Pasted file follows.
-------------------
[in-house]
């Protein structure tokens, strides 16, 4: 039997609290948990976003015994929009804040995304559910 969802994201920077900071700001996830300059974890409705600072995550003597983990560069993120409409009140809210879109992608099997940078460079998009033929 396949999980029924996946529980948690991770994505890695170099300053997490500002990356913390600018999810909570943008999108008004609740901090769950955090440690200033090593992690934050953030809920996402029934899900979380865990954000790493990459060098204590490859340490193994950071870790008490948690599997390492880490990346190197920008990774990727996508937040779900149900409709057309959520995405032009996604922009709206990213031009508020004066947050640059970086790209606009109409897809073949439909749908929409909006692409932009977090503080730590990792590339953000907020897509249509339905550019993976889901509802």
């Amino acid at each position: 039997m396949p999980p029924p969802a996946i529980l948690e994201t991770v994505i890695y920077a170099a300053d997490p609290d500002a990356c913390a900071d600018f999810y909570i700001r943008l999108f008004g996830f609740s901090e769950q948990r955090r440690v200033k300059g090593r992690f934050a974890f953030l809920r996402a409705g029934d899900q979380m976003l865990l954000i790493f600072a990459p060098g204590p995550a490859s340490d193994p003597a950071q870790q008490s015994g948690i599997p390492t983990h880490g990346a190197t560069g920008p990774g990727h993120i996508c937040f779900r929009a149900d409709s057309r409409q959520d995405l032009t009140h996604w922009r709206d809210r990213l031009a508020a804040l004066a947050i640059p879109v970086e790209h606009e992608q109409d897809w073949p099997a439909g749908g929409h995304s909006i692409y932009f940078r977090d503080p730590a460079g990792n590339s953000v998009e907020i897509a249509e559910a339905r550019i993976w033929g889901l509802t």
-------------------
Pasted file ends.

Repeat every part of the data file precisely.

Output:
[in-house]
């Protein structure tokens, strides 16, 4: 039997609290948990976003015994929009804040995304559910 969802994201920077900071700001996830300059974890409705600072995550003597983990560069993120409409009140809210879109992608099997940078460079998009033929 396949999980029924996946529980948690991770994505890695170099300053997490500002990356913390600018999810909570943008999108008004609740901090769950955090440690200033090593992690934050953030809920996402029934899900979380865990954000790493990459060098204590490859340490193994950071870790008490948690599997390492880490990346190197920008990774990727996508937040779900149900409709057309959520995405032009996604922009709206990213031009508020004066947050640059970086790209606009109409897809073949439909749908929409909006692409932009977090503080730590990792590339953000907020897509249509339905550019993976889901509802």
């Amino acid at each position: 039997m396949p999980p029924p969802a996946i529980l948690e994201t991770v994505i890695y920077a170099a300053d997490p609290d500002a990356c913390a900071d600018f999810y909570i700001r943008l999108f008004g996830f609740s901090e769950q948990r955090r440690v200033k300059g090593r992690f934050a974890f953030l809920r996402a409705g029934d899900q979380m976003l865990l954000i790493f600072a990459p060098g204590p995550a490859s340490d193994p003597a950071q870790q008490s015994g948690i599997p390492t983990h880490g990346a190197t560069g920008p990774g990727h993120i996508c937040f779900r929009a149900d409709s057309r409409q959520d995405l032009t009140h996604w922009r709206d809210r990213l031009a508020a804040l004066a947050i640059p879109v970086e790209h606009e992608q109409d897809w073949p099997a439909g749908g929409h995304s909006i692409y932009f940078r977090d503080p730590a460079g990792n590339s953000v998009e907020i897509a249509e559910a339905r550019i993976w033929g889901l509802t």